Eased credit restrictions helping auto recovery

Relaxed credit standards are making it easier for consumers to get car loans, which are in turn driving car sales and stimulating the auto industry, according to data from CNW Research.

CNW revealed that buyers with bad credit accounted for 9.9 percent of new car sales in September, the highest total since February of 2008. Through the first nine months of the year, the average is at 6.8 percent, up from 5.7 percent, suggesting that lending institutions have relaxed their standards.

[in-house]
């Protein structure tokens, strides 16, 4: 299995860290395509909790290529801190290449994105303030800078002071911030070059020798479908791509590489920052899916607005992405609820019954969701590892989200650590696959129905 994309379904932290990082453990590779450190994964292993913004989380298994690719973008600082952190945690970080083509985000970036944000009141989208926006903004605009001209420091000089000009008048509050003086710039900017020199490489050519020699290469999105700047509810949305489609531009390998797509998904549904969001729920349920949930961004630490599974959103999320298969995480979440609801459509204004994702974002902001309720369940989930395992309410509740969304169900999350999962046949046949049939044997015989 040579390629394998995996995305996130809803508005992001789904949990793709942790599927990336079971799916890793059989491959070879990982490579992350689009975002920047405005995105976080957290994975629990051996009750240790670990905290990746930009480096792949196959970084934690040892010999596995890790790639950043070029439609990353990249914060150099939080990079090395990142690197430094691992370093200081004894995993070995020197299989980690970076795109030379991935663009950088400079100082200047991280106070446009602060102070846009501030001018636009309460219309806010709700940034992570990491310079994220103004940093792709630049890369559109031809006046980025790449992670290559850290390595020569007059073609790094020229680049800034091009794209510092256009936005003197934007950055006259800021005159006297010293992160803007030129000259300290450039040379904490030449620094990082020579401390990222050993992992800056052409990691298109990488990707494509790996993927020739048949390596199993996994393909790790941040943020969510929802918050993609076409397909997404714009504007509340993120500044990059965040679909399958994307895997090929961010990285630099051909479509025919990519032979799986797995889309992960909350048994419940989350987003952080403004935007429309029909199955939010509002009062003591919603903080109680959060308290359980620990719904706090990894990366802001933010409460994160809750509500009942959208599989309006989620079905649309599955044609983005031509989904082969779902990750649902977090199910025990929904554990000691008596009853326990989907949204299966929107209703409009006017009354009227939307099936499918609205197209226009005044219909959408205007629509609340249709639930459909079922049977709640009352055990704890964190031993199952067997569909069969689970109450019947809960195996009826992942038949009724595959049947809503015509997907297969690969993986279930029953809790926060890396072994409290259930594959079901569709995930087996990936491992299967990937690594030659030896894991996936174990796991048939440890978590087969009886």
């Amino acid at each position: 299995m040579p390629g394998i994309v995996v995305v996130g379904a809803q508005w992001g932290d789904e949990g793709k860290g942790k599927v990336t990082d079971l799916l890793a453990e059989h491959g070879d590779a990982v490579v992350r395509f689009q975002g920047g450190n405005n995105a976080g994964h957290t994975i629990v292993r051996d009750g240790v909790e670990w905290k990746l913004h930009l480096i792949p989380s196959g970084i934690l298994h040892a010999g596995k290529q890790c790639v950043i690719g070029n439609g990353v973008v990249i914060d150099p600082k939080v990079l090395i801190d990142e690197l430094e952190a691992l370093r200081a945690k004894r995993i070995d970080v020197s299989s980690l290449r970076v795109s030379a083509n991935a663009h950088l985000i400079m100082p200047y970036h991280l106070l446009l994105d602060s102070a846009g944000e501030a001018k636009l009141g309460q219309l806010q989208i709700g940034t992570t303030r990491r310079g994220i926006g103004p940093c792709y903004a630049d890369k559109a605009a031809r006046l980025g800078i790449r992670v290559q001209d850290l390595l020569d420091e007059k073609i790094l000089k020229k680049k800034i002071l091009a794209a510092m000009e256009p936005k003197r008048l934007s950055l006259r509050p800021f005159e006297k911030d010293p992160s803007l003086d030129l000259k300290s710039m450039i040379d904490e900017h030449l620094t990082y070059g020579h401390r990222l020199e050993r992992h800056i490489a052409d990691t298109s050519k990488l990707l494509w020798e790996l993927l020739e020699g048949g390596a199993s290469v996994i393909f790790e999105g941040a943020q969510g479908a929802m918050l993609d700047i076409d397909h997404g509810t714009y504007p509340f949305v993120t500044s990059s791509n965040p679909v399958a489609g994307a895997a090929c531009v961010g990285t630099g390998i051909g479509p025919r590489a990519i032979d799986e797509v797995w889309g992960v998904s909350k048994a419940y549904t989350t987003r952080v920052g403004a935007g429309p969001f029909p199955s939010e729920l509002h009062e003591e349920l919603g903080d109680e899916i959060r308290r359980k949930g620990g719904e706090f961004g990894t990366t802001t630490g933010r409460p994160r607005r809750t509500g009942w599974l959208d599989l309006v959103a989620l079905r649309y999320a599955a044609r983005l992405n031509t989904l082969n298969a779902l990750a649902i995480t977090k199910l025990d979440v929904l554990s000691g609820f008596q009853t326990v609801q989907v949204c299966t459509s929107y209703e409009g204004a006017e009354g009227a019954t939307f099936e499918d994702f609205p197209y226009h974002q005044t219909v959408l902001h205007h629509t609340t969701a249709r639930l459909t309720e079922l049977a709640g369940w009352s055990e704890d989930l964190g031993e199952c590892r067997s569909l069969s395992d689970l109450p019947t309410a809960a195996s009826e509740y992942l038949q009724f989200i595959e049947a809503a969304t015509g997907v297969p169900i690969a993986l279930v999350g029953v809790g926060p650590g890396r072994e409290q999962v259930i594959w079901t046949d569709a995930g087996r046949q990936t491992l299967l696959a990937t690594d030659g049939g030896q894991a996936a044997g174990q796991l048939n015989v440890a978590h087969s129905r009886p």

It’s a trend that Ellen Hughes-Cromwick, chief economist for Ford, agrees with. She told Bloomberg that “credit has begun to ease for automotive in general. We should see consumer credit begin to evidence some recovery, but it is a slow go.”

As automakers slowly recover from the recession, it is expected that the relaxing of standards will lead to increased sales, according to the news source.

That means some leeway for buyers with bad credit in terms of obtaining a suitable loan. Even if a buyer was turned down in the past, the changing economic tides mean that they may be pre-approved now. Interested buyers can easily apply online to get several quotes quickly and easily.